Beata Szydlo, the candidate for the right-wing Law and Justice party (PiS) (Front L), said Poland should aim to deal with the flow of refugees at the source
Warsaw (AFP) - Poland's divided attitudes to the European refugee crisis were laid bare during a televised debate between political candidates, ahead of a general election the conservative opposition is tipped to win.
Candidates from eight parties faced off on how Poland should approach the unprecedented influx into the EU of refugees and migrants fleeing war and unrest in the Middle East and North Africa, as the right-wing Law and Justice (PiS) party makes significant gains in opinion polls.
Polish Prime Minister Ewa Kopacz, whose centrist Civic Platform (PO) is trailing the PiS ahead of the October 25 vote, reiterated her commitment to European solidarity but stressed she would aim to reinforce the bloc's borders.
"Most of all we will show solidarity with those people who are fleeing harm's way or death," she said, adding that differentiating between refugees and economic migrants would nonetheless be a priority.
Kopacz's government has opposed obligatory migrant quotas but agreed to accept about 5,000 of the 120,000 people to be shared out between the 28-member European Union.
Rival Beata Szydlo of the PiS said Poland "should focus on humanitarian aid and financial help for those countries where these people are now at risk", and aim to deal with the flow of refugees at the source.
Two surveys published last week gave her party 32 and 36 percent support among the electorate, well ahead of the 22 percent for the PO, which has seen its popularity fall after eight years in power.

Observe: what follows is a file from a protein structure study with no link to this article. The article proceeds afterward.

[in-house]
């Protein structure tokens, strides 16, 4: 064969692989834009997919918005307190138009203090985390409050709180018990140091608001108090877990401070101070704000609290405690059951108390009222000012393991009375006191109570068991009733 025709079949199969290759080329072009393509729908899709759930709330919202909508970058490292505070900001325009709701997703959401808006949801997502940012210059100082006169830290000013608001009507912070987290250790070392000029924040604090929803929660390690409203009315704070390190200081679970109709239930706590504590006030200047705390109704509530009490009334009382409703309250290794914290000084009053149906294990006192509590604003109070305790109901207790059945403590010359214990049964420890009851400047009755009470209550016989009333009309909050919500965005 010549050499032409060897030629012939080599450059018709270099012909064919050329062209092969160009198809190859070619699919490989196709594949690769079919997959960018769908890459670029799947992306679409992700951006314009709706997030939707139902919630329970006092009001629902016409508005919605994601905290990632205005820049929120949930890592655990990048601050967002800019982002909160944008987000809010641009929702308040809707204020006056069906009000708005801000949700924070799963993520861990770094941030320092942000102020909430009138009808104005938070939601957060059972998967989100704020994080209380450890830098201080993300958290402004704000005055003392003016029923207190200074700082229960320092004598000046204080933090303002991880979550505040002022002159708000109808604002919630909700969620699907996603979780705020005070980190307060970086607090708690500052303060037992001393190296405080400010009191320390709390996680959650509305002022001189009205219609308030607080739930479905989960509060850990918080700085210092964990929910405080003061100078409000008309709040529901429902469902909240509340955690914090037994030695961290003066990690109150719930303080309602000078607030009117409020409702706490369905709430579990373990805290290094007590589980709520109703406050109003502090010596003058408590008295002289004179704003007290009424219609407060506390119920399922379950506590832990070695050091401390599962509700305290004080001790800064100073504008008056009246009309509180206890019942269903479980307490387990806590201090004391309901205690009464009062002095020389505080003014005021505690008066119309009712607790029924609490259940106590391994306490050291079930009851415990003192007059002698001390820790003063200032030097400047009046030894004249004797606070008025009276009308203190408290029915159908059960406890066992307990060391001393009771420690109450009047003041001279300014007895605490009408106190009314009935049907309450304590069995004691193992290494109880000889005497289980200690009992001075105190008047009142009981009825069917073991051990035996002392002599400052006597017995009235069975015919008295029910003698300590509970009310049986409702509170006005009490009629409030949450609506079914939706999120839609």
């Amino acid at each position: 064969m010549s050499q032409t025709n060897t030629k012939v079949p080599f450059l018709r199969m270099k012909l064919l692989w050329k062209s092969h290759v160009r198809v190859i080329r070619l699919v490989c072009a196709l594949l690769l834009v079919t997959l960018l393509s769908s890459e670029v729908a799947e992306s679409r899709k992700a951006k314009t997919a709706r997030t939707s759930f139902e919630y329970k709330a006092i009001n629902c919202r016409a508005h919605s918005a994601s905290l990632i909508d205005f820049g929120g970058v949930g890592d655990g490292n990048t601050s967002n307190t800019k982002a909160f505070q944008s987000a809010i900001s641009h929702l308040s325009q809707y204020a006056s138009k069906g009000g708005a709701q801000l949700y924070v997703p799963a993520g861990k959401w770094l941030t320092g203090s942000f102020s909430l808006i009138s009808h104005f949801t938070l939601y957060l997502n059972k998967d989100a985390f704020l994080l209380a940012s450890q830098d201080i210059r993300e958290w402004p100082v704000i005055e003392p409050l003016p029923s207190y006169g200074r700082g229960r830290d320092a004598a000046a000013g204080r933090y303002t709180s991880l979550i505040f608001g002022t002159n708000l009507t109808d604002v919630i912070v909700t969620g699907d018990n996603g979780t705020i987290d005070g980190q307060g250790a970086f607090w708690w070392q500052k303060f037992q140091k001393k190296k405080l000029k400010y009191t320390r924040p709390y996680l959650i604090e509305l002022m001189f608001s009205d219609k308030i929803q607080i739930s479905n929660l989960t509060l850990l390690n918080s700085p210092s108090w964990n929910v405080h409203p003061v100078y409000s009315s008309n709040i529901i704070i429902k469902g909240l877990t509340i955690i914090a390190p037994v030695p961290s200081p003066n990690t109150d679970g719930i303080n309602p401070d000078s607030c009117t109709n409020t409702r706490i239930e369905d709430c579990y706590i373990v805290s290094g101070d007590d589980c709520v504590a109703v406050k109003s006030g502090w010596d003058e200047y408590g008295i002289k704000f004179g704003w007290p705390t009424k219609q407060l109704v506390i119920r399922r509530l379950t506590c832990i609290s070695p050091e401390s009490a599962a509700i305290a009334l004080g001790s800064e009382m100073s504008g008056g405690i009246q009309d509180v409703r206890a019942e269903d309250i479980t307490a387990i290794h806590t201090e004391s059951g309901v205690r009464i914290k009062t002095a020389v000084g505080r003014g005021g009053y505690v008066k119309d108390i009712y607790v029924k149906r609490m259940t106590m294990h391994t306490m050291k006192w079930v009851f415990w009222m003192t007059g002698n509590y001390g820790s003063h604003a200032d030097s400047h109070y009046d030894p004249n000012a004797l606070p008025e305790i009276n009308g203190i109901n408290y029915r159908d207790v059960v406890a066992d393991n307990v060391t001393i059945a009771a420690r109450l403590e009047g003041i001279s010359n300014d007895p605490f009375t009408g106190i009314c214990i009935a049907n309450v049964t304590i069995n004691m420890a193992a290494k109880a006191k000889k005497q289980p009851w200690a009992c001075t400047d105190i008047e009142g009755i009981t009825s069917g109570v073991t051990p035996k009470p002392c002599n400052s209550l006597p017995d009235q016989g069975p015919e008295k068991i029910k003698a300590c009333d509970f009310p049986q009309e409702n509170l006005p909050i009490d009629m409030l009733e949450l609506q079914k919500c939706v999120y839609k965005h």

Political newcomer Pawel Kukiz -- a retired punk-rocker who shot out of nowhere to capture 20 percent of the vote in the May presidential vote -- said "these are economic migrants", not refugees.
Some polls say his Kukiz'15 party could make its parliamentary debut with five to seven percent showing, while others show it burning out after his spectacular presidential bid.
Of the smaller parties running in the election, Janusz Korwin-Mikke of the eurosceptic, libertarian Korwin group accused German Chancellor Angela Merkel of "demanding that we create concentration camps for these refugees and guard them so that they don't flee to Germany."
Adrian Zandberg -- a young relatively unknown politician from the small leftist party Together -- urged other politicians against playing the fear card on the migrant issue and called for "decency" towards migrants.
"If these people who are fleeing war, death and often hunger are knocking on our doors, then it is our human duty to simply look after them," he said.